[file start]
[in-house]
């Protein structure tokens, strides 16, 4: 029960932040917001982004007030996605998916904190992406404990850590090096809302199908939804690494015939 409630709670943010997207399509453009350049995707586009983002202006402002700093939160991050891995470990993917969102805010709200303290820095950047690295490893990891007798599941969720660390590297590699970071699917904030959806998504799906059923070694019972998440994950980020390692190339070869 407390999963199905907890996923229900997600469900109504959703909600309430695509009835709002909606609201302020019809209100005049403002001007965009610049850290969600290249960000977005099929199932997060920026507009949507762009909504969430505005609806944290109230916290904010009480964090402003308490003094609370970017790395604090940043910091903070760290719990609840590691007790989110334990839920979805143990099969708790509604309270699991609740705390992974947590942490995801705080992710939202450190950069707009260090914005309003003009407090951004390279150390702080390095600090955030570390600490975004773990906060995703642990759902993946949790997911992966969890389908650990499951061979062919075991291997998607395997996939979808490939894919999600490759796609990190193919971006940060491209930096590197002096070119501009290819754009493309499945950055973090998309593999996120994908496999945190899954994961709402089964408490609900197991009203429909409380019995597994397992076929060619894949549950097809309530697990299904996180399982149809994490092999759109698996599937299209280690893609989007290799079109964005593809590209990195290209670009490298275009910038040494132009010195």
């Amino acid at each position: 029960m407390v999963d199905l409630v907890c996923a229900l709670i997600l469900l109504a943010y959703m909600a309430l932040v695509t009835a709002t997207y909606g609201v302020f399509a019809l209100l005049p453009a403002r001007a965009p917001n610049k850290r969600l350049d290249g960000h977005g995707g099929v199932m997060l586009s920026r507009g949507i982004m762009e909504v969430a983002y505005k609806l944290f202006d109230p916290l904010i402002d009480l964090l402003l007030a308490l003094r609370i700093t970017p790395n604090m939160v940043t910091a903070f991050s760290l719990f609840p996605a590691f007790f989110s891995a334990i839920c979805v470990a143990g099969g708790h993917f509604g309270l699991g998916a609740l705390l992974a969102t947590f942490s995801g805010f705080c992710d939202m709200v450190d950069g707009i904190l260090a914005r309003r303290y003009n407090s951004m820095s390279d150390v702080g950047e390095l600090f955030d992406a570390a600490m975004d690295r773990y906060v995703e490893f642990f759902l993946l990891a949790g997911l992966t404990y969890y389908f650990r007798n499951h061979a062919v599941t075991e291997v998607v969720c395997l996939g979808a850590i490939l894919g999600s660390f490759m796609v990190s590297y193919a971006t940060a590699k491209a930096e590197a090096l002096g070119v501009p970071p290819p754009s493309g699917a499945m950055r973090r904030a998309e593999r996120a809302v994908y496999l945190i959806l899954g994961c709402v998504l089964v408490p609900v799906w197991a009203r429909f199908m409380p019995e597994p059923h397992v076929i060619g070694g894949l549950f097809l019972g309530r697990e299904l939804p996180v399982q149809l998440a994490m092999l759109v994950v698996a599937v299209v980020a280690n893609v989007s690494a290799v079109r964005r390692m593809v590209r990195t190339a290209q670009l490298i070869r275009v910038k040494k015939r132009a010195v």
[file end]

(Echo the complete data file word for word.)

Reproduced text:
[in-house]
């Protein structure tokens, strides 16, 4: 029960932040917001982004007030996605998916904190992406404990850590090096809302199908939804690494015939 409630709670943010997207399509453009350049995707586009983002202006402002700093939160991050891995470990993917969102805010709200303290820095950047690295490893990891007798599941969720660390590297590699970071699917904030959806998504799906059923070694019972998440994950980020390692190339070869 407390999963199905907890996923229900997600469900109504959703909600309430695509009835709002909606609201302020019809209100005049403002001007965009610049850290969600290249960000977005099929199932997060920026507009949507762009909504969430505005609806944290109230916290904010009480964090402003308490003094609370970017790395604090940043910091903070760290719990609840590691007790989110334990839920979805143990099969708790509604309270699991609740705390992974947590942490995801705080992710939202450190950069707009260090914005309003003009407090951004390279150390702080390095600090955030570390600490975004773990906060995703642990759902993946949790997911992966969890389908650990499951061979062919075991291997998607395997996939979808490939894919999600490759796609990190193919971006940060491209930096590197002096070119501009290819754009493309499945950055973090998309593999996120994908496999945190899954994961709402089964408490609900197991009203429909409380019995597994397992076929060619894949549950097809309530697990299904996180399982149809994490092999759109698996599937299209280690893609989007290799079109964005593809590209990195290209670009490298275009910038040494132009010195």
């Amino acid at each position: 029960m407390v999963d199905l409630v907890c996923a229900l709670i997600l469900l109504a943010y959703m909600a309430l932040v695509t009835a709002t997207y909606g609201v302020f399509a019809l209100l005049p453009a403002r001007a965009p917001n610049k850290r969600l350049d290249g960000h977005g995707g099929v199932m997060l586009s920026r507009g949507i982004m762009e909504v969430a983002y505005k609806l944290f202006d109230p916290l904010i402002d009480l964090l402003l007030a308490l003094r609370i700093t970017p790395n604090m939160v940043t910091a903070f991050s760290l719990f609840p996605a590691f007790f989110s891995a334990i839920c979805v470990a143990g099969g708790h993917f509604g309270l699991g998916a609740l705390l992974a969102t947590f942490s995801g805010f705080c992710d939202m709200v450190d950069g707009i904190l260090a914005r309003r303290y003009n407090s951004m820095s390279d150390v702080g950047e390095l600090f955030d992406a570390a600490m975004d690295r773990y906060v995703e490893f642990f759902l993946l990891a949790g997911l992966t404990y969890y389908f650990r007798n499951h061979a062919v599941t075991e291997v998607v969720c395997l996939g979808a850590i490939l894919g999600s660390f490759m796609v990190s590297y193919a971006t940060a590699k491209a930096e590197a090096l002096g070119v501009p970071p290819p754009s493309g699917a499945m950055r973090r904030a998309e593999r996120a809302v994908y496999l945190i959806l899954g994961c709402v998504l089964v408490p609900v799906w197991a009203r429909f199908m409380p019995e597994p059923h397992v076929i060619g070694g894949l549950f097809l019972g309530r697990e299904l939804p996180v399982q149809l998440a994490m092999l759109v994950v698996a599937v299209v980020a280690n893609v989007s690494a290799v079109r964005r390692m593809v590209r990195t190339a290209q670009l490298i070869r275009v910038k040494k015939r132009a010195v």